To know a nation, start with its food.

Simple works wonders. That's what I learned about cooking when I was in college. Saleh, a friend and fellow graduate student in the late 1960s, practiced traditional Muslim hospitality and frequently invited me to dinner.

A chicken dish to which he and his family introduced me was one of my favorites. It was roast chicken stuffed with rice, walnuts, and green peppers.

What he taught me was to pick the biggest chicken in the grocery store. All chickens have pretty much the same amount of bone, just more or less meat. Rinse it, cut off the major fat, and brush it with lemon juice. Better yet, put it in a plastic bag with the lemon juice and let it sit while you preheat the oven to 425 degrees F. and prepare the stuffing.

At our house, this dish is nicely complemented by a simple salad of bibb lettuce, accented with what we have long considered to be our "house" dressing.

With the exception of the cumin, this is quintessential French, or vinaigrette, dressing. But it's the cumin that makes all the difference.

The simple idea came from Dietmar, an Austrian chef at a ski lodge in Vermont that we used to frequent. Another international connection.

I lost touch with Saleh after we both graduated, but I never lost my affection for this chicken and the other Middle Eastern dishes I acquired from him: hummus, tahini, dolma, and baklava. Their flavors have added enjoyment to my life ever since.

My feelings about the Middle East are influenced by my friendship with Saleh. I've never been there, and probably never will, but knowing and appreciating the food makes me a bit more sympathetic.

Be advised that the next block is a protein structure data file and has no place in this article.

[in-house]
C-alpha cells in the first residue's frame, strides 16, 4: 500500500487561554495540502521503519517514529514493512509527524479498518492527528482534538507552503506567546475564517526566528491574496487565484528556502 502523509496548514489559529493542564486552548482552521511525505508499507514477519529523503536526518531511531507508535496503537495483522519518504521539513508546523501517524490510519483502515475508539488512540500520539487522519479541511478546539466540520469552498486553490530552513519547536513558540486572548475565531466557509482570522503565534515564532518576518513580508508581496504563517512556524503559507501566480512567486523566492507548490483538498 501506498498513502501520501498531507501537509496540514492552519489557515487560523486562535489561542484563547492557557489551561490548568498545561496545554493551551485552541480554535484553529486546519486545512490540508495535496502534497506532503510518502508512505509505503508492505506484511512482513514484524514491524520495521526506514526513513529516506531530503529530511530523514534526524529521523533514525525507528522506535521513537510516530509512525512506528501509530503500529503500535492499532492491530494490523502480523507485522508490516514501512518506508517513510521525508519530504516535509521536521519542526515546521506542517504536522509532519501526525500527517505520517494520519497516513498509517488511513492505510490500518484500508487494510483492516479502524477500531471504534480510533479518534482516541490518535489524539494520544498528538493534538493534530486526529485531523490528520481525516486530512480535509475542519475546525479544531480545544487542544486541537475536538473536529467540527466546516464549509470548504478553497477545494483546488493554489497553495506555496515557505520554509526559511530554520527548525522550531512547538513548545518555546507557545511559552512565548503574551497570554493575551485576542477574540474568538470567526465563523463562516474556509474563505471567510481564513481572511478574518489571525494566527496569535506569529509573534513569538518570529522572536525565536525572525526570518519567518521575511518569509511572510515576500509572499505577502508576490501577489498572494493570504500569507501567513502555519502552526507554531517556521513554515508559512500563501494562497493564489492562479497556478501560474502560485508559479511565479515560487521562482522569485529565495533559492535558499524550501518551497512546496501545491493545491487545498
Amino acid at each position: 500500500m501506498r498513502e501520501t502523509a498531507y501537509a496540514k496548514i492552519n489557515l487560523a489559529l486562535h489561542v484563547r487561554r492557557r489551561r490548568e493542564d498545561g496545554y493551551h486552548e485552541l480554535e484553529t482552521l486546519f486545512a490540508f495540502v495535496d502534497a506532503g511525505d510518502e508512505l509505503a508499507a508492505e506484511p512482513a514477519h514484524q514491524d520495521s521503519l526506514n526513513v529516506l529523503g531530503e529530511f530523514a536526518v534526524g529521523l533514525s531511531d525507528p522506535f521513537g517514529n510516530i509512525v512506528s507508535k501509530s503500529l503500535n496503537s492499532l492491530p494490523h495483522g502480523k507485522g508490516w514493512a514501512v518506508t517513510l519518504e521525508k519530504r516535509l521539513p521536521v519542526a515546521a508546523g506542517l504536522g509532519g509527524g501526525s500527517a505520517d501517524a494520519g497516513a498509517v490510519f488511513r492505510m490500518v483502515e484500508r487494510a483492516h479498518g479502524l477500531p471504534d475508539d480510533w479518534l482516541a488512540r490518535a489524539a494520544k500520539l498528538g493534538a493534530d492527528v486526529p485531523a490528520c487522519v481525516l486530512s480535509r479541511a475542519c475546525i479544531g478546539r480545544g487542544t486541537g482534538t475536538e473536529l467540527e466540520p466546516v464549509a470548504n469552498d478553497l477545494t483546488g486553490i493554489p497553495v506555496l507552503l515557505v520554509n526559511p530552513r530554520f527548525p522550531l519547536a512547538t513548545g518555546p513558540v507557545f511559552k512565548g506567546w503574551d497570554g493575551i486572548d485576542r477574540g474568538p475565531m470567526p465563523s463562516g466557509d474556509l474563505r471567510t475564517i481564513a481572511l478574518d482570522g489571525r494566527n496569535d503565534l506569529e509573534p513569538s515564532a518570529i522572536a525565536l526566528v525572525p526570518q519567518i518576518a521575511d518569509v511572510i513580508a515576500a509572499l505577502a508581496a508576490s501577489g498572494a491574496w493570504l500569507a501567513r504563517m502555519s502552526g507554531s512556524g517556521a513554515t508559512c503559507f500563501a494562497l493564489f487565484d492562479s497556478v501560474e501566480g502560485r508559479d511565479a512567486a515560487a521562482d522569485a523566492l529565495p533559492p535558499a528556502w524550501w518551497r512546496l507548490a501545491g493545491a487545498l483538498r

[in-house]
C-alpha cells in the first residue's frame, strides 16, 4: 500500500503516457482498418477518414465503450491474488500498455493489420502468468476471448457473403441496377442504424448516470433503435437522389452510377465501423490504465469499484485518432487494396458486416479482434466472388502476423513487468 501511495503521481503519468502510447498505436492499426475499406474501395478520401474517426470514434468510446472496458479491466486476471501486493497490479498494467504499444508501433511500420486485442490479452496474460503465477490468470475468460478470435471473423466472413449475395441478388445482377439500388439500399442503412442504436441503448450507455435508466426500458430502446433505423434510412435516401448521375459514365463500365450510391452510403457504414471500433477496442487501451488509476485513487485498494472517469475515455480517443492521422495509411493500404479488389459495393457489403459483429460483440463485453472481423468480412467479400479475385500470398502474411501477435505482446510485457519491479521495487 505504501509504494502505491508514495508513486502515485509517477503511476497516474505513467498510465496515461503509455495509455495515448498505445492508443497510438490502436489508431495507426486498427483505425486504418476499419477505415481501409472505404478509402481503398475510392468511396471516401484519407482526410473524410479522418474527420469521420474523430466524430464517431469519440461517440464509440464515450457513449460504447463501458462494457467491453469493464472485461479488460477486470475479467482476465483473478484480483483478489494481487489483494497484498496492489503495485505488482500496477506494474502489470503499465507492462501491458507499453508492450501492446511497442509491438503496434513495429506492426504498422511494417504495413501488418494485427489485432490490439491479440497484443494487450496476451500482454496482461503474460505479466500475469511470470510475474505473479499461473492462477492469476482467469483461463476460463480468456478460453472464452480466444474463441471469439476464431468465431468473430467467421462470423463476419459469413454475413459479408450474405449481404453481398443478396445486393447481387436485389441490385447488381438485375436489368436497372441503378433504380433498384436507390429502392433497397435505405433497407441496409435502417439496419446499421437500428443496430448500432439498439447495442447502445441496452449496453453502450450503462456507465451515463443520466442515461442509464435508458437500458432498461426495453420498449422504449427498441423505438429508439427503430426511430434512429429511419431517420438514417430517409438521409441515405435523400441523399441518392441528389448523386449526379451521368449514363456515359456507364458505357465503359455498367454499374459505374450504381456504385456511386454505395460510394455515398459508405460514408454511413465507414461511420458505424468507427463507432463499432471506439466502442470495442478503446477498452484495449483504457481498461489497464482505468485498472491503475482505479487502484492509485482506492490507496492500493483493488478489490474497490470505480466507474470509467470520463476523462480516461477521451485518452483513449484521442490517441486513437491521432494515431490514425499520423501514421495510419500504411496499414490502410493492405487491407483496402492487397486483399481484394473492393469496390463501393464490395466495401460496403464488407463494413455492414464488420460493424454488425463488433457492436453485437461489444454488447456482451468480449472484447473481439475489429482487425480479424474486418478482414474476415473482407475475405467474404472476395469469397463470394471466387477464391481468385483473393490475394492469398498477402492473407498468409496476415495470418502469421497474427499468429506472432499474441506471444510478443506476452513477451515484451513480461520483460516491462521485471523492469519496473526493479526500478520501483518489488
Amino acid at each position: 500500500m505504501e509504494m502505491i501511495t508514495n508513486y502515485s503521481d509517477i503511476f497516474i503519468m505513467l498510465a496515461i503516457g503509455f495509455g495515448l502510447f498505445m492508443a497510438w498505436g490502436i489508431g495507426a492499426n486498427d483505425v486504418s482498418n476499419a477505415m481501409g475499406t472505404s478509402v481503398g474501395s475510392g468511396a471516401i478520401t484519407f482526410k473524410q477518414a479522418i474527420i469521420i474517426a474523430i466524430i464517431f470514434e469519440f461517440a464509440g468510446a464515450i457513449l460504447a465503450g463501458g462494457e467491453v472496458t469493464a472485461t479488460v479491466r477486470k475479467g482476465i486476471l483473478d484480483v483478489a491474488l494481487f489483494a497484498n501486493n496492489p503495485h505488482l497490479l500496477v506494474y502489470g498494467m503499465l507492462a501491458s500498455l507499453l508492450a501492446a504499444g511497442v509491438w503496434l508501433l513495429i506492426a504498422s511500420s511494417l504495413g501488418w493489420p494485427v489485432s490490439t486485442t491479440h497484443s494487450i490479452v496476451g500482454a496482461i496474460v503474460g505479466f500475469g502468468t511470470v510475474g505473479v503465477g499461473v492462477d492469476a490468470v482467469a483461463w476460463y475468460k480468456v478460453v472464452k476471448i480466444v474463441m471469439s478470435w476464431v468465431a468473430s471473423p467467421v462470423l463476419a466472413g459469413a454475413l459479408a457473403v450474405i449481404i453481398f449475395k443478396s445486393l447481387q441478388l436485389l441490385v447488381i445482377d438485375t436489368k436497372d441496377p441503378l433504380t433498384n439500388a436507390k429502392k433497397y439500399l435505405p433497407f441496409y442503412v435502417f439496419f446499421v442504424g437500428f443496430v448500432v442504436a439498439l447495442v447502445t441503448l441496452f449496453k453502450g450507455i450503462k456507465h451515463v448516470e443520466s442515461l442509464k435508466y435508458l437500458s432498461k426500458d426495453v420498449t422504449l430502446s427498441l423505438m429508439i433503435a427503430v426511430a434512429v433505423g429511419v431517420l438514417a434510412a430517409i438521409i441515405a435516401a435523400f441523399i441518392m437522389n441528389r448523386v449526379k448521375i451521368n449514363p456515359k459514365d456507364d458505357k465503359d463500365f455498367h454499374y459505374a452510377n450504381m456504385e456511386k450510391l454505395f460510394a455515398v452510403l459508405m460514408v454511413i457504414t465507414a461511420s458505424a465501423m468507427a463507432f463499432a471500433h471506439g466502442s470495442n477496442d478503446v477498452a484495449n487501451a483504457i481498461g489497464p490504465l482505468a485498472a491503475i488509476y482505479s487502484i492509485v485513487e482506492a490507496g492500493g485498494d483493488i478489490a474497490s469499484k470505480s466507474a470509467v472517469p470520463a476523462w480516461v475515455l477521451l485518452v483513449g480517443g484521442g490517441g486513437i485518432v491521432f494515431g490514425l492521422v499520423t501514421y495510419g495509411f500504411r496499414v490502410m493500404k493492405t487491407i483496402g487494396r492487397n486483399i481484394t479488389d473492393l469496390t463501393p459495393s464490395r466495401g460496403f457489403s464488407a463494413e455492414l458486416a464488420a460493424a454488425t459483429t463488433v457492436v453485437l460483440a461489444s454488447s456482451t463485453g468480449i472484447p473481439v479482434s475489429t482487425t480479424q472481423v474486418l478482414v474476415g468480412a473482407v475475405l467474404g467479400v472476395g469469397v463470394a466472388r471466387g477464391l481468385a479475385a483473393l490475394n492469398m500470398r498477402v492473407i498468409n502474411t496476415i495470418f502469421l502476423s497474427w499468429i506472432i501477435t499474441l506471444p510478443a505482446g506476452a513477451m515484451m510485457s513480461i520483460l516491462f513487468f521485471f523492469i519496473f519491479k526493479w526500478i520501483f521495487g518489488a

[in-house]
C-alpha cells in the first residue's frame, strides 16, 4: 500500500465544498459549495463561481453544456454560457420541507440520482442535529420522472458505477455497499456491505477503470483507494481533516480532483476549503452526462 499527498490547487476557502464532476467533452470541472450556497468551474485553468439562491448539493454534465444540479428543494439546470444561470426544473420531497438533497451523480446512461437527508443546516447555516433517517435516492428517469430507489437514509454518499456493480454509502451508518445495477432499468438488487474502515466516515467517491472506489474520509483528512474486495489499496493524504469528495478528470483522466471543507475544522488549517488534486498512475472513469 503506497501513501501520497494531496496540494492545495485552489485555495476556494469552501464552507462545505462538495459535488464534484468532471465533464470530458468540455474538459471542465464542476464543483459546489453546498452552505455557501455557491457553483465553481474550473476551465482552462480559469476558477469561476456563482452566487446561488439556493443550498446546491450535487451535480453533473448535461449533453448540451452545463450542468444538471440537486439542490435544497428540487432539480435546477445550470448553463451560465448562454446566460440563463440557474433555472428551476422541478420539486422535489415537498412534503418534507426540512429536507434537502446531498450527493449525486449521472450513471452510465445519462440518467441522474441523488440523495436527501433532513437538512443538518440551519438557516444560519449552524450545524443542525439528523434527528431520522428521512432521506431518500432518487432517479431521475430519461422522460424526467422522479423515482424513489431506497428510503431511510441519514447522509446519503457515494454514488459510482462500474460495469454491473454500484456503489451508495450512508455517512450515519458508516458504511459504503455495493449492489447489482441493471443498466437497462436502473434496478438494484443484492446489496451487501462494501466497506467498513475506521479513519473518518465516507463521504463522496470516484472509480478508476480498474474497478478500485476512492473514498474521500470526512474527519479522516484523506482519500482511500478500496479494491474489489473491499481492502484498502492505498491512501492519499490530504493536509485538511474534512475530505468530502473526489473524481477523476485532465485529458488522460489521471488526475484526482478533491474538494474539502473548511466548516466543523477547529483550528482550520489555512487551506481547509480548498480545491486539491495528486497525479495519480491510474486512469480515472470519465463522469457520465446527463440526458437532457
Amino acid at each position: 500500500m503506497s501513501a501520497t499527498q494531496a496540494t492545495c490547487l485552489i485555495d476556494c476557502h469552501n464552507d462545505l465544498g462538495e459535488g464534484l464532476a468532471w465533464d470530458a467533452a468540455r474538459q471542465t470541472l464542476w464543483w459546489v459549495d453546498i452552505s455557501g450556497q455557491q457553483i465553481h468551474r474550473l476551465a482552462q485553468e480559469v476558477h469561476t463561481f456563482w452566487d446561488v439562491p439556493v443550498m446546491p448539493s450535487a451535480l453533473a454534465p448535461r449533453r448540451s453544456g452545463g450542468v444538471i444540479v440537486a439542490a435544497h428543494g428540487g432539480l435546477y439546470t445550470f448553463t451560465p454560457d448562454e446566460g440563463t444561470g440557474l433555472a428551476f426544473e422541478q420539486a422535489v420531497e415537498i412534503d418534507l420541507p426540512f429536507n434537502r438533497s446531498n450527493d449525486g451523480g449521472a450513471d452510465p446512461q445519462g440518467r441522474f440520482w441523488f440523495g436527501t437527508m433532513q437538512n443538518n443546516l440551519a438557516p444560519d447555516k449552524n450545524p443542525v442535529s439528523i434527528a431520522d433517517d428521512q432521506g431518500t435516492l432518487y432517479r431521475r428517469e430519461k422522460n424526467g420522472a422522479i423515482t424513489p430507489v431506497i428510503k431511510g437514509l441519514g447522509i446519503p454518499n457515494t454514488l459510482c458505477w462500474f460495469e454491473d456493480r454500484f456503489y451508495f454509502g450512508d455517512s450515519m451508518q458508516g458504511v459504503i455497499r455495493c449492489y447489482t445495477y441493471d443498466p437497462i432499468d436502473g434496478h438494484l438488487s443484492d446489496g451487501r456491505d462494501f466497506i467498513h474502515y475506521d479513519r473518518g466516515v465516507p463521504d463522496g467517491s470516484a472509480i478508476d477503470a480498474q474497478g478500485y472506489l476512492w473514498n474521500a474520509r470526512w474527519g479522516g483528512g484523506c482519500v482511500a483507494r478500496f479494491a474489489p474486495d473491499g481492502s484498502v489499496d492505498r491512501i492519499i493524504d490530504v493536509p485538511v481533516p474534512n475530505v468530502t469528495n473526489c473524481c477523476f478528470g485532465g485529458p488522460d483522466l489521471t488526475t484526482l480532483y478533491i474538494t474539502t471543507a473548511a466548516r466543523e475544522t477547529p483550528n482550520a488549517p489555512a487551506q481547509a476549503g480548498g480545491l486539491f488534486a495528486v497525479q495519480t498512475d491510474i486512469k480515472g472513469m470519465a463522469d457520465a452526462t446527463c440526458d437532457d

I've never had much faith in "the war on this" or "the war on that." It seems to me that understanding has to be established person to person, not nation to nation. Grand schemes may lack depth, but if we can agree on a few simple things, we can eventually hope to agree on the more complex issues that divide us.

Learning about one another's cuisines - and perhaps even adopting some of it - is a place to begin, I think. "They" don't seem so alien when "their" food becomes "ours."

As the hadith (a story about the life and sayings of Muhammad) says, "Eat together and do not eat separately, for the blessing is with the company."

Simple Middle Eastern Roast Chicken

1 cup basmati rice
2 cups water
1 large roasting chicken
3/4 cup walnuts, chopped coarsely
1 green bell pepper, chopped coarsely
1/2 teaspoon salt
1/2 teaspoon black pepper
1/8 teaspoon allspice
4 tablespoons lemon juice
2 to 3 tablespoons oil

Mix rice and water in a medium saucepan and bring to a boil. Reduce heat to low, cover pan tightly, and simmer until all water has been absorbed, about 17 minutes. Let stand, covered, at least 10 minutes more.

Preheat oven to 425 degrees F.

In a large bowl, mix cooked rice, walnuts, bell pepper, salt, pepper, and allspice.

Remove giblets from inside the chicken and set aside for later use, if desired. Place the chicken in a roasting pan.

Mix lemon juice and oil. Brush over the outside and inside of the chicken.

Put the rice stuffing into the cavity of the chicken. Place pan in oven and bake for 15 minutes. Lower the oven temperature to 350 degrees F. and continue baking about 1 more hour, until the internal temperature reaches 165 degrees F. on a thermometer, or a leg twists out easily and the skin is golden. (Count on about 15 to 20 minutesper pound of chicken.)

Salad dressing

Use this dressing on any kind of lettuce or salad of mixed greens.

3/4 cup olive oil
1/4 cup mild vinegar
1 teaspoon salt
1 teaspoon cumin
1 teaspoon black pepper
1 teaspoon dry mustard
1 garlic clove, crushed

Put all ingredients in a jar with a lid and shake or whisk until well mixed.

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